Punch,  43 (1862), 147.

The Frog in the Block of Coal



News-Commentary, Drollery


Palaeontology, Zoology, Exhibitions, Language, Charlatanry, Comparative Philology, Geology, Collecting, Psychology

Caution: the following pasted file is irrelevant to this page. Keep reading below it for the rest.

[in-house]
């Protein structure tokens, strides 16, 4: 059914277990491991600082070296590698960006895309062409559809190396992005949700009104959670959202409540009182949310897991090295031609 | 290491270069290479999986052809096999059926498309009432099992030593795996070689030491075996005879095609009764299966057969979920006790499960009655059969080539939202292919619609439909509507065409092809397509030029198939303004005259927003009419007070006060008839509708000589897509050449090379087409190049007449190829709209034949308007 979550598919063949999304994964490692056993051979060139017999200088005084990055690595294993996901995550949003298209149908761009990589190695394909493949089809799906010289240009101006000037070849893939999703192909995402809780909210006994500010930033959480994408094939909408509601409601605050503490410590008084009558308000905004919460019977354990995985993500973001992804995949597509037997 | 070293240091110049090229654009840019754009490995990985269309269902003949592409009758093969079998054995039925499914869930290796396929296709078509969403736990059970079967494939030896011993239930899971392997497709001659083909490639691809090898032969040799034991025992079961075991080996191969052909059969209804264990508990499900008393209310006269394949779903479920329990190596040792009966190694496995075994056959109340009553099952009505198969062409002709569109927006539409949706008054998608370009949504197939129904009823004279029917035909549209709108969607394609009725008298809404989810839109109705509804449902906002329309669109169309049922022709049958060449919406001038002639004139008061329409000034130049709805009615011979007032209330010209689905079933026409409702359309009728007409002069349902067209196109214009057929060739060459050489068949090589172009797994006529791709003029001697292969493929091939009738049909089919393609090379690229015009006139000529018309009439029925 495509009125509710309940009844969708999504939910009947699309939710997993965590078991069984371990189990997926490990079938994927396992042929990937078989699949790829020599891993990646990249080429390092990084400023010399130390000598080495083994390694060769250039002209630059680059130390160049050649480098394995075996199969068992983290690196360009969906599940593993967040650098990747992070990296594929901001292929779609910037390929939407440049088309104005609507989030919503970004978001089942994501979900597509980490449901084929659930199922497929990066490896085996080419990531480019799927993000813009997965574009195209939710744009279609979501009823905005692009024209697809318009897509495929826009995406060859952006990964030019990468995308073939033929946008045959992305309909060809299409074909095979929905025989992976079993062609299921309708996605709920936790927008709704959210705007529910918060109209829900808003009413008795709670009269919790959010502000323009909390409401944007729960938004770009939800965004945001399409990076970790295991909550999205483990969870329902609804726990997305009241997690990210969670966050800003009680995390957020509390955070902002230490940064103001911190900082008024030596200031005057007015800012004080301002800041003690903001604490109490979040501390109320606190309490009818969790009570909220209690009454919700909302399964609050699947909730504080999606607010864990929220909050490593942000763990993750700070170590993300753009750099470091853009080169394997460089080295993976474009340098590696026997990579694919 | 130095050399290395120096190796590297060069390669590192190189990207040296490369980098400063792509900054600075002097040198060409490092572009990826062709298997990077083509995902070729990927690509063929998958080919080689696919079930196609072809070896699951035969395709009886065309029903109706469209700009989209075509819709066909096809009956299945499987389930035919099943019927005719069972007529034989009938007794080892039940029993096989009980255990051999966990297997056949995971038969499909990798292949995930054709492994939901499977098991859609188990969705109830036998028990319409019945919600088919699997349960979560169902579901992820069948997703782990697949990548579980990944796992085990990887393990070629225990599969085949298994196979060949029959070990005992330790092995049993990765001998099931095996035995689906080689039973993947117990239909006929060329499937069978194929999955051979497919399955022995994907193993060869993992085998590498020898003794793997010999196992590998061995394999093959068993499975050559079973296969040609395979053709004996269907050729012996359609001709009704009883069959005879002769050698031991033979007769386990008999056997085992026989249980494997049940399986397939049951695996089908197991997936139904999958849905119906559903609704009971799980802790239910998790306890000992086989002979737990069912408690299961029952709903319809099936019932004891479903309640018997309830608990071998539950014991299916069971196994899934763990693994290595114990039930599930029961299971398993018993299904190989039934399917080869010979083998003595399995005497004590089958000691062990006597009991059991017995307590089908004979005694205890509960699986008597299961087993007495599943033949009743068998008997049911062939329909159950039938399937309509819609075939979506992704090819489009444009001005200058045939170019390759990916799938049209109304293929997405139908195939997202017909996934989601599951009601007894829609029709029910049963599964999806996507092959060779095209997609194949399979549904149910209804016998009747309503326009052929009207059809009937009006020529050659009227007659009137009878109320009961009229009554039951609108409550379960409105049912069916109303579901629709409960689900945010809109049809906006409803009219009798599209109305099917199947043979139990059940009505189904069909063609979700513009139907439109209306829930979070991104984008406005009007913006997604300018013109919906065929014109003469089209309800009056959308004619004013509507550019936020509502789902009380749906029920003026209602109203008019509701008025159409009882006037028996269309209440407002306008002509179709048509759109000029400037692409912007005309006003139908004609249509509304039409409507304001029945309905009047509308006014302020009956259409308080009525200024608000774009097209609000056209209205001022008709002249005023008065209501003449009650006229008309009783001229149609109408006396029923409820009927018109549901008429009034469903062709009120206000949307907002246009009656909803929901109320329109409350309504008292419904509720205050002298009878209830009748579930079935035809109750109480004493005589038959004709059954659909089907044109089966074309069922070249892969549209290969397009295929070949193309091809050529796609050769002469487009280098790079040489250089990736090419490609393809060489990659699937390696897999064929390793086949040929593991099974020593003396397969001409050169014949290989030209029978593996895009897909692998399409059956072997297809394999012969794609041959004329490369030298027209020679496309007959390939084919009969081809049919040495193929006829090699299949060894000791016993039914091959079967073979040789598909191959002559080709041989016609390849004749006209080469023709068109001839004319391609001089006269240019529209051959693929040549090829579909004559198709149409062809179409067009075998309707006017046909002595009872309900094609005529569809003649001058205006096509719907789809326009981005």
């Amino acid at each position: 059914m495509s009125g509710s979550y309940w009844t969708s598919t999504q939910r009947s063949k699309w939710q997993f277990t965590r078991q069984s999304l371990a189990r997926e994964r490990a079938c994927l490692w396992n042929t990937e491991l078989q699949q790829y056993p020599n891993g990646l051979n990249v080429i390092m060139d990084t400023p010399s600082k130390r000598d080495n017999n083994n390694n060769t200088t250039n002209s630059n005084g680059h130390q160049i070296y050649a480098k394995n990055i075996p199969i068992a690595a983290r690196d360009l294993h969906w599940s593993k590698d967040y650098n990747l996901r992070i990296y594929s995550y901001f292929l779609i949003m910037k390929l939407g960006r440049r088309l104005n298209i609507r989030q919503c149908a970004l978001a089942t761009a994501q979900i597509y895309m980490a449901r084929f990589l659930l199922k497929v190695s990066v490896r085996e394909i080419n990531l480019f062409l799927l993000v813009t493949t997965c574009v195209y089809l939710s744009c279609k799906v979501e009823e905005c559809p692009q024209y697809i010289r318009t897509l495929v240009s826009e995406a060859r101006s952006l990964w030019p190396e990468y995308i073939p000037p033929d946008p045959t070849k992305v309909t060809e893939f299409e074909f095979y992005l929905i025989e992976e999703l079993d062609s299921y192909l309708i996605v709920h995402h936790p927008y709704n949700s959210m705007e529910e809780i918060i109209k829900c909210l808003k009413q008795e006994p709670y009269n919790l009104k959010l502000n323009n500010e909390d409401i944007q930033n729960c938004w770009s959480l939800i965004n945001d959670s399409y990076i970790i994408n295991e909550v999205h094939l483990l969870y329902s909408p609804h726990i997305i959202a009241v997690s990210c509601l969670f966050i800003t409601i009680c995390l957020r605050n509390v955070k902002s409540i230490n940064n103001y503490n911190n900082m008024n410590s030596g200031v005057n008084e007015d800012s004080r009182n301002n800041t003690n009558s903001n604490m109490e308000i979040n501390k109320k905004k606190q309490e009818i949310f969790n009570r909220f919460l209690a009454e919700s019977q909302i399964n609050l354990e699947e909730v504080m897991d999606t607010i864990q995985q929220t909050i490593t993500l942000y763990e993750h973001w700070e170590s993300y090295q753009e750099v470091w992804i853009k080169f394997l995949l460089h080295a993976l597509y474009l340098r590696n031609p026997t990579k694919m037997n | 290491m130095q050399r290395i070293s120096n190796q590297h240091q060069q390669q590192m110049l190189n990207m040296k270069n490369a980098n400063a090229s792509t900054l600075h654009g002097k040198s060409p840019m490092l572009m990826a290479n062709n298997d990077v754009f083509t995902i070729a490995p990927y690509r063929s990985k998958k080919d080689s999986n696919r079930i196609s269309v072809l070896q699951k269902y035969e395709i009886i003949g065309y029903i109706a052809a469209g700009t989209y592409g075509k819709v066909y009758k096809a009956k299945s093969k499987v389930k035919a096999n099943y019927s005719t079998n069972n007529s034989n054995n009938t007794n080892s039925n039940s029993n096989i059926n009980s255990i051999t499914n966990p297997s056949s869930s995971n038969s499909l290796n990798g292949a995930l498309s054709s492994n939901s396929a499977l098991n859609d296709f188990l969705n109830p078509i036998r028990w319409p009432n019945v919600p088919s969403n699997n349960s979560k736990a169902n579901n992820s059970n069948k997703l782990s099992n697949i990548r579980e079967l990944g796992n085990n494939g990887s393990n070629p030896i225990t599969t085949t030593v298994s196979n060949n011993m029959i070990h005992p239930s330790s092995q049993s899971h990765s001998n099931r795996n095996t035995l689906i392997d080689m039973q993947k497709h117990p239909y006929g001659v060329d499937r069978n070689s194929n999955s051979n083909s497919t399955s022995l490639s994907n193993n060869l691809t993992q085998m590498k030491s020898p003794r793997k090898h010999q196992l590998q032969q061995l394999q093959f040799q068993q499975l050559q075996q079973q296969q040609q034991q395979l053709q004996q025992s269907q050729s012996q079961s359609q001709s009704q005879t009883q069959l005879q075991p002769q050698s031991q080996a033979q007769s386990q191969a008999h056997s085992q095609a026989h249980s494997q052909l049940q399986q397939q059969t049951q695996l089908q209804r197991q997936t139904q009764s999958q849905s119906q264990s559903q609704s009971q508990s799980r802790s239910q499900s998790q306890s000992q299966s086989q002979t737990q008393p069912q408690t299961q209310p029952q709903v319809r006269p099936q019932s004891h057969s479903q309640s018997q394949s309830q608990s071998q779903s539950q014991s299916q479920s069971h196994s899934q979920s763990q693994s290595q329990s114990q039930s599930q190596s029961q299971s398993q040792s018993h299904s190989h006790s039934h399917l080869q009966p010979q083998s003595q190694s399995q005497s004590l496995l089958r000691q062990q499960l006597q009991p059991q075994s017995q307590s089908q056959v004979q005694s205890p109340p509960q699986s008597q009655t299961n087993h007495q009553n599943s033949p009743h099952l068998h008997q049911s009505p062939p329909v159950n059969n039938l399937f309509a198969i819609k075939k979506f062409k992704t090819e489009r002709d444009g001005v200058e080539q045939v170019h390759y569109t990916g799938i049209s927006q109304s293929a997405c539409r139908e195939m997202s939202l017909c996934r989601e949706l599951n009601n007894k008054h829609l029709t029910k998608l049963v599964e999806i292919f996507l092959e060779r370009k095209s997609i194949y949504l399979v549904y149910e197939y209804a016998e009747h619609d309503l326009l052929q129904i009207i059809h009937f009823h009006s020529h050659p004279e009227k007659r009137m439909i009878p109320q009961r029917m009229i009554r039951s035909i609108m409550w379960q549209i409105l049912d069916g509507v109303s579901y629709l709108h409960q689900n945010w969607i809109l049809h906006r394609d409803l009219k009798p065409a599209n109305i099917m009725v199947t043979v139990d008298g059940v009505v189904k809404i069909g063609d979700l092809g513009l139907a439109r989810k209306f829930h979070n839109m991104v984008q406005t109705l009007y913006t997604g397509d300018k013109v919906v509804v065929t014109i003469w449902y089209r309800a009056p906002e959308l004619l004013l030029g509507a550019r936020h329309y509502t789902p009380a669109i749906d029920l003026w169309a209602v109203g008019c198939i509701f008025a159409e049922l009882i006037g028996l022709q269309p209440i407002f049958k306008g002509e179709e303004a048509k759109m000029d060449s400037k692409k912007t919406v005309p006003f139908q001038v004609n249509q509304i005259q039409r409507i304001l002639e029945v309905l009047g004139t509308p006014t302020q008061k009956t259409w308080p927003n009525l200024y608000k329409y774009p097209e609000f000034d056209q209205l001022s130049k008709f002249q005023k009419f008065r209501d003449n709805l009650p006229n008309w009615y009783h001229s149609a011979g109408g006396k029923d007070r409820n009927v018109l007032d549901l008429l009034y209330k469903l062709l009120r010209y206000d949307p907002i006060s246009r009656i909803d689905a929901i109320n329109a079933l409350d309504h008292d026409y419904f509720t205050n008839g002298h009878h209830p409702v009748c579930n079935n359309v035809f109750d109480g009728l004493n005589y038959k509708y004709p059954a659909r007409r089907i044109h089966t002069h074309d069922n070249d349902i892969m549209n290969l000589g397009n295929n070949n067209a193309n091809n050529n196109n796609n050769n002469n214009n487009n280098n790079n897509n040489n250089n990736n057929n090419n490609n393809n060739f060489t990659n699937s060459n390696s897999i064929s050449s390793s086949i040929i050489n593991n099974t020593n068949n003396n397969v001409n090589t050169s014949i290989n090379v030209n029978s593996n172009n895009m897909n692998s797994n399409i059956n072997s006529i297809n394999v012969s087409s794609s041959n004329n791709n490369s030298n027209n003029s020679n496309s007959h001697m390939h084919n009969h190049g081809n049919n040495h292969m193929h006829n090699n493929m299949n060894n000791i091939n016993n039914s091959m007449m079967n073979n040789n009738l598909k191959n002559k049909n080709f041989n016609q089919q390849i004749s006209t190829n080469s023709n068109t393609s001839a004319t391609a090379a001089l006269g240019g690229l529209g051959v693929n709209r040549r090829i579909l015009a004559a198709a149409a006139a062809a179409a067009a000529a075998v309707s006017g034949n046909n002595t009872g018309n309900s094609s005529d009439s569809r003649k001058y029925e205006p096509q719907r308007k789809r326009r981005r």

A spoof report that the frog which emerged from a block of coal displayed at the International Exhibition spoke in 'the Welsh tongue' shortly before its 'untimely decease', and that it spoke of 'the cause of it being so immured', although there were no Welsh-speaking people present to interpret what it said. However, goes on to note that the Welshman, David ap Morgan ap Rees, managed to understand the frog. He told Punch how the frog sought to overcome public feelings that it was 'an imposture' and became agitated at news that it had been confused with its brother, the 'Frog who was swallowed up by the lily-white duck'. Punch proceeds to explain how Roderick I Murchison inspected the coal containing the frog and went away 'a disbeliever', while Friedrich Max Müller conversed with the frog and 'pronounced it to be of the Ayran family'. Concludes by noting how Francis T Buckland made inquiries about stuffing the frog after its death, which caused the frog to become 'nervous and hypochondriachal'.

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